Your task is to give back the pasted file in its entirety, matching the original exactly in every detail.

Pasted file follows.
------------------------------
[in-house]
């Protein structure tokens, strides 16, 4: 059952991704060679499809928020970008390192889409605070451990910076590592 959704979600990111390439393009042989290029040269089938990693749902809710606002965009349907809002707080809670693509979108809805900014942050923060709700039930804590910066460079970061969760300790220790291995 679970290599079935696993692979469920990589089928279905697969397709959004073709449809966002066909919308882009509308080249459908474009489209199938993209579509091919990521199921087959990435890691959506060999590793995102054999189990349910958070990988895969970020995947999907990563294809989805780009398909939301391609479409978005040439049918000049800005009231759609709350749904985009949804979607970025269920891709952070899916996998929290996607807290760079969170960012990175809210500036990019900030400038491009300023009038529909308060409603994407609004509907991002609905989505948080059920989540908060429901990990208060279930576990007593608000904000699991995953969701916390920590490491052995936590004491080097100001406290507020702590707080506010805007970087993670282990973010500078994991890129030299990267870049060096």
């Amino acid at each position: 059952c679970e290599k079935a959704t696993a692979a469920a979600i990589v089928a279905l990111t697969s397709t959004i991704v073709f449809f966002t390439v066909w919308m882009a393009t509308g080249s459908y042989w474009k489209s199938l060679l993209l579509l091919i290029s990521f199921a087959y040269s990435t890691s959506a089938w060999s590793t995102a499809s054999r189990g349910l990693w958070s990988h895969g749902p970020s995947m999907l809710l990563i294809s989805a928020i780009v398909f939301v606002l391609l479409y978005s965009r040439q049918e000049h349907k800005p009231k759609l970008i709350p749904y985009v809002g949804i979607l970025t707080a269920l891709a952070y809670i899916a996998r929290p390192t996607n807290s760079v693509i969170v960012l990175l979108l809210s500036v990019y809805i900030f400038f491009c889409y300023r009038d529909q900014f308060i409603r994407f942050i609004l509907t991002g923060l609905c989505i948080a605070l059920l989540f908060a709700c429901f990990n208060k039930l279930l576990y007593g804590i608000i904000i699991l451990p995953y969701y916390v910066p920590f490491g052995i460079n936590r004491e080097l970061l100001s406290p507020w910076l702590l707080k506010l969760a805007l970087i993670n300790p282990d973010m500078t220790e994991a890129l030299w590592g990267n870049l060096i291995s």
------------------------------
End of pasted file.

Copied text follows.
[in-house]
């Protein structure tokens, strides 16, 4: 059952991704060679499809928020970008390192889409605070451990910076590592 959704979600990111390439393009042989290029040269089938990693749902809710606002965009349907809002707080809670693509979108809805900014942050923060709700039930804590910066460079970061969760300790220790291995 679970290599079935696993692979469920990589089928279905697969397709959004073709449809966002066909919308882009509308080249459908474009489209199938993209579509091919990521199921087959990435890691959506060999590793995102054999189990349910958070990988895969970020995947999907990563294809989805780009398909939301391609479409978005040439049918000049800005009231759609709350749904985009949804979607970025269920891709952070899916996998929290996607807290760079969170960012990175809210500036990019900030400038491009300023009038529909308060409603994407609004509907991002609905989505948080059920989540908060429901990990208060279930576990007593608000904000699991995953969701916390920590490491052995936590004491080097100001406290507020702590707080506010805007970087993670282990973010500078994991890129030299990267870049060096």
């Amino acid at each position: 059952c679970e290599k079935a959704t696993a692979a469920a979600i990589v089928a279905l990111t697969s397709t959004i991704v073709f449809f966002t390439v066909w919308m882009a393009t509308g080249s459908y042989w474009k489209s199938l060679l993209l579509l091919i290029s990521f199921a087959y040269s990435t890691s959506a089938w060999s590793t995102a499809s054999r189990g349910l990693w958070s990988h895969g749902p970020s995947m999907l809710l990563i294809s989805a928020i780009v398909f939301v606002l391609l479409y978005s965009r040439q049918e000049h349907k800005p009231k759609l970008i709350p749904y985009v809002g949804i979607l970025t707080a269920l891709a952070y809670i899916a996998r929290p390192t996607n807290s760079v693509i969170v960012l990175l979108l809210s500036v990019y809805i900030f400038f491009c889409y300023r009038d529909q900014f308060i409603r994407f942050i609004l509907t991002g923060l609905c989505i948080a605070l059920l989540f908060a709700c429901f990990n208060k039930l279930l576990y007593g804590i608000i904000i699991l451990p995953y969701y916390v910066p920590f490491g052995i460079n936590r004491e080097l970061l100001s406290p507020w910076l702590l707080k506010l969760a805007l970087i993670n300790p282990d973010m500078t220790e994991a890129l030299w590592g990267n870049l060096i291995s």